Also, this.

Closed, alas. For now.



Proof that if you use a simple phrase with an attractive font, concoct a public mood-pacification program to appeal to patriotism, you’ll have something that speaks to everyone. Provided you wait seventy years.

The story behind the Keep Calm and Carry On poster:



“It is hard to say exactly why such a phrase from a bygone decade should have so much appeal and resonance now . . . although perhaps it is the words on the poster that people find enchanting.”

Perhaps it is, since the only other reason would be the font or the crown. The sentiment might not make people feel warm and grown-up if it had been lifted from “1984,” though. I’d bet most people intuit somehow that it’s from WW2, something you saw when you went down to the Tube, stiff upper-lip, and all that . Brings to mind an image of civilized behavior that seems commendable and brave - getting on with your daily life in the middle of an existential threat, old stout ladies sweeping rubble after a buzzbomb took out half the block, muttering oaths at that blackguard in Berlin. A lot of people admire that sort of culture, although they would be horrified to find themselves living in it, and spent a good deal of time denigrating the things that made it possible, or gave it cohesion.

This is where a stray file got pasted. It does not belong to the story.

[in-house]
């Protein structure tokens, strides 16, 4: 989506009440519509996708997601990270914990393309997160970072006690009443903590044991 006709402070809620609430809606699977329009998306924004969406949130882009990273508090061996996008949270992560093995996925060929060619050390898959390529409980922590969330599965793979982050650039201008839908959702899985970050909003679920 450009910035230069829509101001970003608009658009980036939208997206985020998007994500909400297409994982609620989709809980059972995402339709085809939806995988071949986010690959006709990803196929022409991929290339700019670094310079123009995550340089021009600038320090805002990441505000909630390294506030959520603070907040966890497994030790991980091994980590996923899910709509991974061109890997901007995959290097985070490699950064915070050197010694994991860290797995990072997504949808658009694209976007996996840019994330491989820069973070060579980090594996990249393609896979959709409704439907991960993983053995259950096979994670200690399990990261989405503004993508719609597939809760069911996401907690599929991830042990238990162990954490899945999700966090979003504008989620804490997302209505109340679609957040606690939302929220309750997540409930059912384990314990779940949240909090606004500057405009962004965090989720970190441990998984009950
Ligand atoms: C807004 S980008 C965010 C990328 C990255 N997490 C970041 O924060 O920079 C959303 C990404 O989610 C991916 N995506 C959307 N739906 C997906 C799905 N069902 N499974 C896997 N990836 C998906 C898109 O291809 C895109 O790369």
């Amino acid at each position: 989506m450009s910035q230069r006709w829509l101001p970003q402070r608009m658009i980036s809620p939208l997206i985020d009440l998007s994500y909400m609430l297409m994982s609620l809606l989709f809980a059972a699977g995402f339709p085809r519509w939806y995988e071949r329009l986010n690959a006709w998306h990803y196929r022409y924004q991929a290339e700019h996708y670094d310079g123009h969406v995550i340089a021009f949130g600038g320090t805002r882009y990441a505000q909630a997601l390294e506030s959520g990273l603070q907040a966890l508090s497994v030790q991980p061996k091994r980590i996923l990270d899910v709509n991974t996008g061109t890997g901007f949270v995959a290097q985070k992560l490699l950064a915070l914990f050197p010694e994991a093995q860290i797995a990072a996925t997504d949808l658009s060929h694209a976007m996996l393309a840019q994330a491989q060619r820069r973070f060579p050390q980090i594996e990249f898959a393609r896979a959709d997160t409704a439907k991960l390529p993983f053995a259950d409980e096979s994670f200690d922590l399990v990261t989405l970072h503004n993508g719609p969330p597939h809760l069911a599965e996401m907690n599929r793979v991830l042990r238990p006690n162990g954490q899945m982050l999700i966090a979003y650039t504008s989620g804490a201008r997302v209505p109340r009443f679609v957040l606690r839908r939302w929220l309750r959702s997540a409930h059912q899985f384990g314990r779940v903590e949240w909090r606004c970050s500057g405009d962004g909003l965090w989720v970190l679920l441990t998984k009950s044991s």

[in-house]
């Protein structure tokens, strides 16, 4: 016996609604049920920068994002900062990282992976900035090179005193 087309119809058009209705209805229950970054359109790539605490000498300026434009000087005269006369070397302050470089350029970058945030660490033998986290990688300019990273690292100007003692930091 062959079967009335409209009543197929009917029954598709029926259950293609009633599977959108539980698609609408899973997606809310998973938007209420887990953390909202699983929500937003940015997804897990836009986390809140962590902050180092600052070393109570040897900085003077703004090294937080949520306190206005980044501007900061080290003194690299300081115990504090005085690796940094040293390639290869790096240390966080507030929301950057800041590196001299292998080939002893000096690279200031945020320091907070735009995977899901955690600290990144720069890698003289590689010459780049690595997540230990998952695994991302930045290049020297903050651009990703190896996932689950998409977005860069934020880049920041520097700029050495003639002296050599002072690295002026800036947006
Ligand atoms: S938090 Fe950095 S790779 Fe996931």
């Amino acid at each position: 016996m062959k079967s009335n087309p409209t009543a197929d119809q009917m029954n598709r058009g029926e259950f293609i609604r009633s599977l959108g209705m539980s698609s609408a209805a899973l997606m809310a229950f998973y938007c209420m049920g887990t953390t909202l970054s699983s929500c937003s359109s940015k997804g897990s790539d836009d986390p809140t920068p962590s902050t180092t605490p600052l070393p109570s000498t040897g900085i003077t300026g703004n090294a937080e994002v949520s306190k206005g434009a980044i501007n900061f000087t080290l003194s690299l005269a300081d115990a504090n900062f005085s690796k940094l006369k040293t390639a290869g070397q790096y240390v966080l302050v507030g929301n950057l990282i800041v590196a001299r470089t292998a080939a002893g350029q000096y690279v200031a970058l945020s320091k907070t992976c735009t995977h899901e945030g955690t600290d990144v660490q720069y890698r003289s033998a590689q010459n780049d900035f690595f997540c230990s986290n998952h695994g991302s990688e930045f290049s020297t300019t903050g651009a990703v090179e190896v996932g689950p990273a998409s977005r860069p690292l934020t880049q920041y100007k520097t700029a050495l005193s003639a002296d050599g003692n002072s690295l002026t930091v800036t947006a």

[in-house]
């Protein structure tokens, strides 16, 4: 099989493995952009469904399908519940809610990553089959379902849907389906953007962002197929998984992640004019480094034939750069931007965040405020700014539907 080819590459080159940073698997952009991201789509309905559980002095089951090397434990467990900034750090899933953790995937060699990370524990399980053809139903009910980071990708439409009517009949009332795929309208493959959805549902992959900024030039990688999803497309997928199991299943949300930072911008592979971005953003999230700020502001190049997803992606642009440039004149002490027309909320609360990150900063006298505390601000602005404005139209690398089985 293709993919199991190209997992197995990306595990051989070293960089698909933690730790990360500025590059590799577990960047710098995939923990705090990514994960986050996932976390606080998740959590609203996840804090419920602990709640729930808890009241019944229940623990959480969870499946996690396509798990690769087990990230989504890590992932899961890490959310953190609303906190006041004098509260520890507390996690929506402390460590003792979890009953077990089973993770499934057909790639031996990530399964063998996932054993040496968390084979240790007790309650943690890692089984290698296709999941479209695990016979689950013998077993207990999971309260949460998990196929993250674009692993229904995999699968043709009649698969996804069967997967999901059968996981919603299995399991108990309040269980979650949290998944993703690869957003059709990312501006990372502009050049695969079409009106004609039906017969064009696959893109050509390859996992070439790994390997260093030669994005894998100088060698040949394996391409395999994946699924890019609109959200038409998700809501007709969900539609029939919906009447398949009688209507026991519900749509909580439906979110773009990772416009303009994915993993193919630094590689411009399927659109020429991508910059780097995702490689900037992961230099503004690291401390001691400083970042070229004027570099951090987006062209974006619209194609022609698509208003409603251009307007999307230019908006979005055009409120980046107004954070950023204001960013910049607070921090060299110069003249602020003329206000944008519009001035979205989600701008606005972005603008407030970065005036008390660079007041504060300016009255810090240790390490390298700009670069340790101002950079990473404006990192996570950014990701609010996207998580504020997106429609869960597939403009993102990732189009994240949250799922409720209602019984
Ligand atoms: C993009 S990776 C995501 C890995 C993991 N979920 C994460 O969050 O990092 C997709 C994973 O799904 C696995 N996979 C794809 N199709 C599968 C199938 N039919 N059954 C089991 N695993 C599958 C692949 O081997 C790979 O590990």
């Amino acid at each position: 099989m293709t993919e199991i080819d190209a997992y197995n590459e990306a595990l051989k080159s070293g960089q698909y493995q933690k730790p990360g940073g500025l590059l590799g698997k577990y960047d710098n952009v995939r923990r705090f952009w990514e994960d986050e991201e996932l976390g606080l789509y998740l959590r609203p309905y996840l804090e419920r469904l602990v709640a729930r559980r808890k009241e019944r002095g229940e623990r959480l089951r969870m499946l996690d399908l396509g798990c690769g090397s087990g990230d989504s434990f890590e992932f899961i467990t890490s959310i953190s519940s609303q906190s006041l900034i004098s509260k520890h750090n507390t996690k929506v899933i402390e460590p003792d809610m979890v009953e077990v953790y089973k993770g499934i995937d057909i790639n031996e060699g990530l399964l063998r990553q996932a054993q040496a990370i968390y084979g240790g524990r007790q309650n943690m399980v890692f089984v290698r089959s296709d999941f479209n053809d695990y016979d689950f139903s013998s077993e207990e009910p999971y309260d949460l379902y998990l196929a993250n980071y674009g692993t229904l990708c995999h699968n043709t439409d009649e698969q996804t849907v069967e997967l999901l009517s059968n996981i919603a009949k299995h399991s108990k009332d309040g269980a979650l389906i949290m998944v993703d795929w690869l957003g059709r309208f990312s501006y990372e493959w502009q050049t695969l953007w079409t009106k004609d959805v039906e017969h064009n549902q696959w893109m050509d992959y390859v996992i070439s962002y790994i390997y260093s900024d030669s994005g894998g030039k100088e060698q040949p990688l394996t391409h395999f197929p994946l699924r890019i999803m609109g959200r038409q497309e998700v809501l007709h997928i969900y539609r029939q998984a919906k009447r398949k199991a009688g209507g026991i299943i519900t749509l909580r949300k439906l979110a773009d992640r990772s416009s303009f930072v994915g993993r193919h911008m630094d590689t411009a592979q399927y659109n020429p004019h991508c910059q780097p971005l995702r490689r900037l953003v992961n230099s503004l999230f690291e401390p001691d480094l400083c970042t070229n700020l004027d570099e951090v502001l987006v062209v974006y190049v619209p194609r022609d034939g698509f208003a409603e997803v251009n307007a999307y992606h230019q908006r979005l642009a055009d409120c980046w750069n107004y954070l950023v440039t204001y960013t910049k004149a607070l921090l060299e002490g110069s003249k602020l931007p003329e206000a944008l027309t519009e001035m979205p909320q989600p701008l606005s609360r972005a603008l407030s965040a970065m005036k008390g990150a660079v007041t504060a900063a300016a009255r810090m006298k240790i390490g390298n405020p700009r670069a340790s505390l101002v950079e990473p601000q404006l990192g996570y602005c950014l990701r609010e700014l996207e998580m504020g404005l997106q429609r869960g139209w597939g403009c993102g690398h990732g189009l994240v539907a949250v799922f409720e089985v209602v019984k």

So now you find the slogan on mugs and posters in offices, where it applies to lives lived without the threat of invasion or death by bombing or gas or deportation or execution in a pit on the edge of town. Which is good! Don’t get me wrong. But people who put it up today aren’t reminding us of the spinal strength of imagined Britons under fire; it’s supposed to have modern resonance. What, then, is the thing that seeks to unnerve our calm? It’s not terrorism. If you asked a hundred people who had this poster up, I guarantee not one would say “it’s a reference to the threat posed by illiberal Islamists,” even though that’s the only possible analogue to modern times.

Has the phrase been reduced to dealing with people in the office who get on your nerves, then? Or difficult work loads? General economic uncertainty? If there’s a significant peril, isn’t “Carrying on” as usual a mistake, since unlike the appearance of German bombers, we have some mastery over our own events?

If the poster included the phrase “For God and Country,” it would either a) be adapted by less than 20% of the people who put it up in the office now, or b) it would be airbrushed from the commercial versions. Because, well, “God and country,” that’s the sort of nonsense that gets us into these scrapes, isn’t it.

As the little documentary shows, there were two others. The most famous one wasn’t widely circulated, and was held back in case of really bad news. There was another:



Imagine the looks if you hung that one in the office.